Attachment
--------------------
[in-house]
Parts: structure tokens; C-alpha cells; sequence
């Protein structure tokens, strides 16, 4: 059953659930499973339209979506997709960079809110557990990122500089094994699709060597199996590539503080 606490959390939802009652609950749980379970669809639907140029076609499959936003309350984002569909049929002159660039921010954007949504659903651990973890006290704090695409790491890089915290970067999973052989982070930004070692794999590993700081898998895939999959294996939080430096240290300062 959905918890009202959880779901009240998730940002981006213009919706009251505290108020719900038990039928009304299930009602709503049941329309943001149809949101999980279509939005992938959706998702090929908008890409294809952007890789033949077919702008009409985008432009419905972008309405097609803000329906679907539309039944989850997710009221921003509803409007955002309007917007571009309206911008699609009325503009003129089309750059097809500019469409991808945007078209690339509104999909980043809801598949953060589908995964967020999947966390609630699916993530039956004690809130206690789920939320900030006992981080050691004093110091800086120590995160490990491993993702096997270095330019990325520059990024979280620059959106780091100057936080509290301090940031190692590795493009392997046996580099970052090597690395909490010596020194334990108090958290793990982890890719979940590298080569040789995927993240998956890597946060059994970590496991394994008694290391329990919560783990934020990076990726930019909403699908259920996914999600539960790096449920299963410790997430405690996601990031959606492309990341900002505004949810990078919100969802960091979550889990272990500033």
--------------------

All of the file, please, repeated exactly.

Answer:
[in-house]
Parts: structure tokens; C-alpha cells; sequence
């Protein structure tokens, strides 16, 4: 059953659930499973339209979506997709960079809110557990990122500089094994699709060597199996590539503080 606490959390939802009652609950749980379970669809639907140029076609499959936003309350984002569909049929002159660039921010954007949504659903651990973890006290704090695409790491890089915290970067999973052989982070930004070692794999590993700081898998895939999959294996939080430096240290300062 959905918890009202959880779901009240998730940002981006213009919706009251505290108020719900038990039928009304299930009602709503049941329309943001149809949101999980279509939005992938959706998702090929908008890409294809952007890789033949077919702008009409985008432009419905972008309405097609803000329906679907539309039944989850997710009221921003509803409007955002309007917007571009309206911008699609009325503009003129089309750059097809500019469409991808945007078209690339509104999909980043809801598949953060589908995964967020999947966390609630699916993530039956004690809130206690789920939320900030006992981080050691004093110091800086120590995160490990491993993702096997270095330019990325520059990024979280620059959106780091100057936080509290301090940031190692590795493009392997046996580099970052090597690395909490010596020194334990108090958290793990982890890719979940590298080569040789995927993240998956890597946060059994970590496991394994008694290391329990919560783990934020990076990726930019909403699908259920996914999600539960790096449920299963410790997430405690996601990031959606492309990341900002505004949810990078919100969802960091979550889990272990500033």